Is it the first time using a new menstrual cup? If so, boil your period cup in water for a few minutes to sterilize it. Try our medical-grade silicone Ruby Sterilizer, which you can use wherever you go because it's discreet, practical, and collapsible. Just place your cup inside, fill the sterilizer with water, and pop it into a microwave or a conventional oven for a few minutes.

 

ruby cup sterilizer

If you already started using your cup and have your period, just rinse your cup under clean running water. No soap is necessary, but if you want to wash away any stains or hard-to-remove residue, choose a scent-free pH-neutral soap and rinse thoroughly. 

After your period, sterilize your menstrual cup again, then store it in a cotton bag or a breathable container until your next menstruation. 

Step 3: Find a comfortable position

Before you insert your menstrual cup, find a comfortable position. Yes, you can remain seated on the toilet, but different positions may help you insert your cup, especially the first time. 

For example, you can stand up and rest a foot against the toilet, a chair, or the side of a bathtub. This position will widen your vaginal opening, making it easier to insert your menstrual cup.

 

04 Ruby Cup image of a woman standing up to insert a menstrual cup

 

Or you can try squatting down, which will roll your pelvis forward, shorten your vaginal canal, and bring your cervix closer. After you insert the cup and stand up, your vaginal canal will lengthen, pulling your cup up into your body.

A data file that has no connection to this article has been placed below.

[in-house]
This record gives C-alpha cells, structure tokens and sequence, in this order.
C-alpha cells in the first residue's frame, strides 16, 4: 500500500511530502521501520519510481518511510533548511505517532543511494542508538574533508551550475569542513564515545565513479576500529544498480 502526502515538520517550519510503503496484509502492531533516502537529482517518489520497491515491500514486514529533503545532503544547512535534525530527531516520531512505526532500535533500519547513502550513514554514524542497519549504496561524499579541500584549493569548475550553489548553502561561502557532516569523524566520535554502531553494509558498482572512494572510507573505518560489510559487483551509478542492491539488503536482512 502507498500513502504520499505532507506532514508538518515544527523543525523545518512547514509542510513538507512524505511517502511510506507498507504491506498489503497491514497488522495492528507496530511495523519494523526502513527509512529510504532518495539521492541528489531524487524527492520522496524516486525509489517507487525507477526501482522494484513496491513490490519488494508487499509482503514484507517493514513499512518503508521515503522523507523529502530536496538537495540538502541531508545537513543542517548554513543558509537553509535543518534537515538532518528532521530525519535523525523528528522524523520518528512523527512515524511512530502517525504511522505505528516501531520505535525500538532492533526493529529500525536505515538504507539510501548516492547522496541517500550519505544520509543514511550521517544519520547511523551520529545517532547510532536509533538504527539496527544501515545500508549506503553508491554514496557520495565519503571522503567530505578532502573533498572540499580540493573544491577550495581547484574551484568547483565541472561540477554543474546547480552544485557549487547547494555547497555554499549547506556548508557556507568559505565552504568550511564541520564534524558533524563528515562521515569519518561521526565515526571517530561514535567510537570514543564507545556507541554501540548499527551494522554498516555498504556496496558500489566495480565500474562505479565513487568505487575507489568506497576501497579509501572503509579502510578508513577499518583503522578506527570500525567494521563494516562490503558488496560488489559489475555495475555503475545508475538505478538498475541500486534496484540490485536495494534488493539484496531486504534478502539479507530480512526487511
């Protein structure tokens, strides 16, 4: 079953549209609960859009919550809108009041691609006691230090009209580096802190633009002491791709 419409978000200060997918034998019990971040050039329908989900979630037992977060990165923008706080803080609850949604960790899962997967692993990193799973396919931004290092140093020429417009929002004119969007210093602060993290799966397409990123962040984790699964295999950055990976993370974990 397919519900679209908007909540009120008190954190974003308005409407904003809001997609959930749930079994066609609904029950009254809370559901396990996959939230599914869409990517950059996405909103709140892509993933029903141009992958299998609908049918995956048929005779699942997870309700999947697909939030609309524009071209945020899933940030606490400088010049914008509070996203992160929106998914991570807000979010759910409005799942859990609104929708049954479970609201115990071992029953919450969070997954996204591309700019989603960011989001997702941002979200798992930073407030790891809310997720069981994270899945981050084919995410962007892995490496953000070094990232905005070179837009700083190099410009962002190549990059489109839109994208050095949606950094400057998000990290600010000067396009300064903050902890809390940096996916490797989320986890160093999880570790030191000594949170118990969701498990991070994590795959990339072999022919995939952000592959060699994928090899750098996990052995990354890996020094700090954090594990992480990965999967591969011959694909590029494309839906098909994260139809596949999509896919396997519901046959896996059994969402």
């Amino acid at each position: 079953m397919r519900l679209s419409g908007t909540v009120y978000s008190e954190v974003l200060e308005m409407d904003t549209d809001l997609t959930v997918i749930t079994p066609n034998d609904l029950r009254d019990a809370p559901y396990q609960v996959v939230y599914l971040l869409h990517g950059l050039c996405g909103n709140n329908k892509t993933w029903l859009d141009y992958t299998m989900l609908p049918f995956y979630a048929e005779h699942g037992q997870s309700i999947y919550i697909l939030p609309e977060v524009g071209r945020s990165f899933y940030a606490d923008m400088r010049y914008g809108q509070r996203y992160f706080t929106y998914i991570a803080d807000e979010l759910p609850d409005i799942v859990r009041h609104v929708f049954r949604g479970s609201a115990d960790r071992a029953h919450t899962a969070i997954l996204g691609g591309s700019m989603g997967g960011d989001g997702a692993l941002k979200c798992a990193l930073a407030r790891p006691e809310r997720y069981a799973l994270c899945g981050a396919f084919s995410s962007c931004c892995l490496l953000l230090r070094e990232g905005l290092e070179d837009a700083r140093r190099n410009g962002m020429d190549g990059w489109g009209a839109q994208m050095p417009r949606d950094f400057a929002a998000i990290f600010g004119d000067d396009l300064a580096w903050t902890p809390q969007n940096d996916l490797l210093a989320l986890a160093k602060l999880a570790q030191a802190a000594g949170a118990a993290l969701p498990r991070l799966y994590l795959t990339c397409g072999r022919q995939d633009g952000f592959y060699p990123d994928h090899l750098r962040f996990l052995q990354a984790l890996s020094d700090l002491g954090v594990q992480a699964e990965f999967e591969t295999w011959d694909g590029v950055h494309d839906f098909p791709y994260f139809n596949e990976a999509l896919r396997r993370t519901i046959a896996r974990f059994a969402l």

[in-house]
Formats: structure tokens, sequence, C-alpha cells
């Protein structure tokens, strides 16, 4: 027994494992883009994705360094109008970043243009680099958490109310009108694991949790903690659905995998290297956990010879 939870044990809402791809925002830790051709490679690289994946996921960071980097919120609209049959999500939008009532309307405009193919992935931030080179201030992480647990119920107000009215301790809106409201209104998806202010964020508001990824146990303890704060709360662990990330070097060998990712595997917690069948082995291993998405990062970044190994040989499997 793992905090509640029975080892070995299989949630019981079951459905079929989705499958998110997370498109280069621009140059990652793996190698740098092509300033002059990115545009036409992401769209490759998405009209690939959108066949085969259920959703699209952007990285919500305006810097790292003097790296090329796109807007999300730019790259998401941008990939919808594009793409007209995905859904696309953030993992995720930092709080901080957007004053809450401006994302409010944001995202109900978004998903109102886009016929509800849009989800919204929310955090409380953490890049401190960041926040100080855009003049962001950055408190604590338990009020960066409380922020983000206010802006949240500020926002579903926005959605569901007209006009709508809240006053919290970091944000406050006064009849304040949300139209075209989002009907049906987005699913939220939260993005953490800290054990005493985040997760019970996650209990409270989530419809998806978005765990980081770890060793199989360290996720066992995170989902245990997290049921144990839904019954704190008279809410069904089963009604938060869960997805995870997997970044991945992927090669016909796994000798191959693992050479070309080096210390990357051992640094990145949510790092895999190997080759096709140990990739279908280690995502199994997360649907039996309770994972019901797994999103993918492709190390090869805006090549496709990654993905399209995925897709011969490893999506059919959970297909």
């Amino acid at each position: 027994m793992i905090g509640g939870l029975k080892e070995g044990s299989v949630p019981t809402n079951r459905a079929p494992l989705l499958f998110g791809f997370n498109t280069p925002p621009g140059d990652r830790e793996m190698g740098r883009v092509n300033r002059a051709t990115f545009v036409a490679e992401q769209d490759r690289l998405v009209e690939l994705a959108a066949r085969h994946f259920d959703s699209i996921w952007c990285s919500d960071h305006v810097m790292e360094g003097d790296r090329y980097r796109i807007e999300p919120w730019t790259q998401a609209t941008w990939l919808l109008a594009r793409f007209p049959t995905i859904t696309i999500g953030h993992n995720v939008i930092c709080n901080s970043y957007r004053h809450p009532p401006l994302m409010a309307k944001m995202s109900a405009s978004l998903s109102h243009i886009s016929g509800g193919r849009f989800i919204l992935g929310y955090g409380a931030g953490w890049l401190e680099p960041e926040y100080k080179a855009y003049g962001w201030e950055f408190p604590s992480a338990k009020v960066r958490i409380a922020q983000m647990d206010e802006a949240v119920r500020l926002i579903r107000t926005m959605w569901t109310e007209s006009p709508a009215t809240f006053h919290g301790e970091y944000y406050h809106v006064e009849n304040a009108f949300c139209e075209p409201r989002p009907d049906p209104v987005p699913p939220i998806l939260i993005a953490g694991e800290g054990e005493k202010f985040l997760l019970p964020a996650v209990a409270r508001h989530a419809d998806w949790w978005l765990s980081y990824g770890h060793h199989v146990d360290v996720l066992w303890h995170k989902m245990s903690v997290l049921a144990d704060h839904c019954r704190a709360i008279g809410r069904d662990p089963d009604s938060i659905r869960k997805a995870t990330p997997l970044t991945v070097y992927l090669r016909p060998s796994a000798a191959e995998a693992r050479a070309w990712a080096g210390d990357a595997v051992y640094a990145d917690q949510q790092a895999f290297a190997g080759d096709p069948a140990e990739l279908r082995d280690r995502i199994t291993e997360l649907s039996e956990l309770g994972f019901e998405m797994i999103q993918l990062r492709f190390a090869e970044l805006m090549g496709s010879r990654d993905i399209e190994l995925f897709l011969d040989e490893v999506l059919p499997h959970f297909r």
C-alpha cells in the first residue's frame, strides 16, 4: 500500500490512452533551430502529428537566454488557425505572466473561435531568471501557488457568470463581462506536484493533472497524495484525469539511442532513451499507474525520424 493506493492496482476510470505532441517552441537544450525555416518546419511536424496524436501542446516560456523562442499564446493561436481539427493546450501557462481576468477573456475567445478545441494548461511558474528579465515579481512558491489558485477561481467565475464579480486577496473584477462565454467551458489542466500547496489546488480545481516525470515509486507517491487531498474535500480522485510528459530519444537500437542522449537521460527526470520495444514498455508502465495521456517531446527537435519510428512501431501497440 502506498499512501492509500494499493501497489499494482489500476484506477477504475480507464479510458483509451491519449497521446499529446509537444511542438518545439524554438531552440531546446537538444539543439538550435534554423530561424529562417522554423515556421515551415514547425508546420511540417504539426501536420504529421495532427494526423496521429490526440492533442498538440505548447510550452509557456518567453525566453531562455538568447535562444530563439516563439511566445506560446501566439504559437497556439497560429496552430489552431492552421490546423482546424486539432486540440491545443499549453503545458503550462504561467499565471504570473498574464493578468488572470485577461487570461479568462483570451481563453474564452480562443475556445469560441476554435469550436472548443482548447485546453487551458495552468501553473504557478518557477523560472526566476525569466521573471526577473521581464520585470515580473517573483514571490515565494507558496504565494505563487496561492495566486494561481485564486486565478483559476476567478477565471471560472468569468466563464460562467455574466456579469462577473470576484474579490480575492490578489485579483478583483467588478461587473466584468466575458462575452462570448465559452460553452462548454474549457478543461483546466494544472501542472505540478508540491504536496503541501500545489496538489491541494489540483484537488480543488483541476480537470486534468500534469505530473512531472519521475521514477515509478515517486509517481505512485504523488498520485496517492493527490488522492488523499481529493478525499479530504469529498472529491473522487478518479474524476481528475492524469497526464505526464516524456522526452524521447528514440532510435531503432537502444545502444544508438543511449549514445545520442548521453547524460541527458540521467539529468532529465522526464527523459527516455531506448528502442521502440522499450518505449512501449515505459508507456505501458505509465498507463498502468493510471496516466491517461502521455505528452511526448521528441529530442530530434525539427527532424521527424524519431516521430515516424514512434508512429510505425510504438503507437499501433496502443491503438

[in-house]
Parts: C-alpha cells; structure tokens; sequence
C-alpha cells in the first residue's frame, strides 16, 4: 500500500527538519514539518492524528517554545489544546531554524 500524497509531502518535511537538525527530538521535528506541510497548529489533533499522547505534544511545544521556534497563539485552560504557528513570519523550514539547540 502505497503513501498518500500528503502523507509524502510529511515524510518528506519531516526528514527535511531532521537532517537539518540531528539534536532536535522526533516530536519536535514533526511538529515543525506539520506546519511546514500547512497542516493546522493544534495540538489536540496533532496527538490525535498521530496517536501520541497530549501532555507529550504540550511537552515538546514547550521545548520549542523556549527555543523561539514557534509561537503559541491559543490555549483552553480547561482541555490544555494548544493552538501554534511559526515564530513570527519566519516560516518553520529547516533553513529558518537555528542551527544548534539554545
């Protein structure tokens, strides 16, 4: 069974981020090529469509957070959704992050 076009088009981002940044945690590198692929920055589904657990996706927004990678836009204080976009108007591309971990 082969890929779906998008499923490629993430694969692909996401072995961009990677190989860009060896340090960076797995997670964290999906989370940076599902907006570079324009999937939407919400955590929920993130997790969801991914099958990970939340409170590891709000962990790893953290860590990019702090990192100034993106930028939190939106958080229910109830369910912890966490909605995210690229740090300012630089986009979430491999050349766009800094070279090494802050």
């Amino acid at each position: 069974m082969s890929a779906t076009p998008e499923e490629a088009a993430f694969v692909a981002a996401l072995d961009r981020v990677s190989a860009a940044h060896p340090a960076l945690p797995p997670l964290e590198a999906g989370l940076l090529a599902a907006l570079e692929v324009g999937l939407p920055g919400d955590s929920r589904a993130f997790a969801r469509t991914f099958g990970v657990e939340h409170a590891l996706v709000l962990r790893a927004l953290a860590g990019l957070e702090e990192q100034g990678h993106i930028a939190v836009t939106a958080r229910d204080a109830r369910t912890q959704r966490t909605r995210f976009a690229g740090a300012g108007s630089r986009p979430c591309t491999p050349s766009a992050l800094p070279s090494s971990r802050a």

Also, you can experiment with these positions in the shower for a less stressful and mess-free period cup insertion.

Step 4: Fold the cup

When you saw your menstrual cup for the first time, you probably wondered how it could fit inside your vagina. The answer is in the fold. So let's look at the most common folds:

  • C-fold: Fold your menstrual cup in half so the rim of the cup looks like the letter C. This is the easiest fold and requires only one hand. 

 

c fold

 

  • 7-fold: Squeeze the sides of the cup together so the lips touch, then fold one edge of your menstrual cup toward the bottom of your cup, creating a 7-shape. This creates a smaller insertion point than the C-fold.

 

7 fold

 

  • Punch-down fold: Punch down one side of the cup, then squeeze the sides together. This creates the smallest insertion point and is great for beginners.

 

Related post: The 7 Best Menstrual Cups for Beginners in 2022

 

punch fold

 

Experiment with each fold to find the perfect one for you and your body type. Just because one fold works for one person doesn't mean it's the right fold for you. 

Plus, choosing the right firmness will also make folding and inserting your cup easier, like Ruby Cup's soft medical-grade silicone is medium firmness, not too hard or too soft. 

 

Step 5: Insert the cup into your vagina

Yes, we've finally arrived. You're going to learn how to put a menstrual cup in.